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Reliability of Information

When looking for information about health and healthcare online, it is important to assess its reliability and accuracy.

Tips for assessing information on health websites

  • Always look for The Information Standard mark. Any organisation achieving The Information Standard has undergone a rigorous assessment to check that the information they produce is clear, accurate, balanced, evidence-based and up-to-date. It helps the public to identify reliable sources of quality, evidence-based information.
  • Health gateway sites signpost you on to other websites usually tell you how they made the decisions and assessed the quality of the sites (selection criteria). It is best to look at these criteria and then decide if you agree with how they have done this.
  • Look for sites produced, developed or backed by organisations that you know are reputable, such as government departments (for example the Department of Health, the Department of Work and Pensions), independent charities, consumer groups or support groups.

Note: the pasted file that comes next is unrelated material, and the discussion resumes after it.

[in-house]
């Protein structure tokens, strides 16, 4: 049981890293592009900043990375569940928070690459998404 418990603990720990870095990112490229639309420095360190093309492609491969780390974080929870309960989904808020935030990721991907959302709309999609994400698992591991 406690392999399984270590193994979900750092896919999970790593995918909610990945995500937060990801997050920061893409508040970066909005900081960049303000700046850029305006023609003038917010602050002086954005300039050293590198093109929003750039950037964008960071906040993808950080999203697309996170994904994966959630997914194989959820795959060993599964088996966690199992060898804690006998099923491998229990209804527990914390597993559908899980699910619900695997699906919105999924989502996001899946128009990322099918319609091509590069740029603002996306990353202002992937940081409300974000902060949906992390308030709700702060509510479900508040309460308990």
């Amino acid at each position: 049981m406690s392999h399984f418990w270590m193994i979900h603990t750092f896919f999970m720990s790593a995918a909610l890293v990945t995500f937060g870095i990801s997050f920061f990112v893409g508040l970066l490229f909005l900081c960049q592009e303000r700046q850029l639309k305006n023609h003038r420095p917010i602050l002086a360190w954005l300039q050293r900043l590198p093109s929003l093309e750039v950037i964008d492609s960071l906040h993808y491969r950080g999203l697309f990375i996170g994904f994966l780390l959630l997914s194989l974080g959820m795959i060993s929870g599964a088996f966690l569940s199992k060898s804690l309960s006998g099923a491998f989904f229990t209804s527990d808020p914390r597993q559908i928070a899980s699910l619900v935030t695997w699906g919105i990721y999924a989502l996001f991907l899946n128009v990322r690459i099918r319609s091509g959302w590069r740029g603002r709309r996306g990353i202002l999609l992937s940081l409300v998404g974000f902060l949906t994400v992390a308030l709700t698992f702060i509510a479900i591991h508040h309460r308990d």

• Look for sites adhering to guidelines such as the Health on the Net Foundation's HON Code of Conduct.
  • Be cautious of sites that advertise products only available through them, or who present undocumented medical studies to support claims. Always look for the qualifications and affiliations of the page's authors or authors.
  • Look to see whether the page tells you when it was created and most recently updated.
  • The European Commission published a policy paper on quality criteria for health websites in December 2002.

The following sites also offer useful advice on assessing patient information, whether online or in printed form:

  • DISCERN is a brief questionnaire that provides users with a valid and reliable way of assessing the quality of written information on treatment choices for a health problem.
  • Internet for Medicine is an online tutorial that includes sections on searching the internet effectively and assessing the sites you find.

How do I know what information I can trust?

If you want to find out more about a diagnosis you have been given or if you are worries about a medical problem, consult your doctor. S/he will be able to give you advice about your condition and should be able to suggest sources of further information to help you find out more.

The number of health-related sites on the internet is growing rapidly. Unfortunately, the levels of accuracy and clarity of the information provided can vary greatly.

We have listed some national websites where you can find further information from reputable sources. However the College is not able to take responsibility for the accuracy of the information produced by other organisations.

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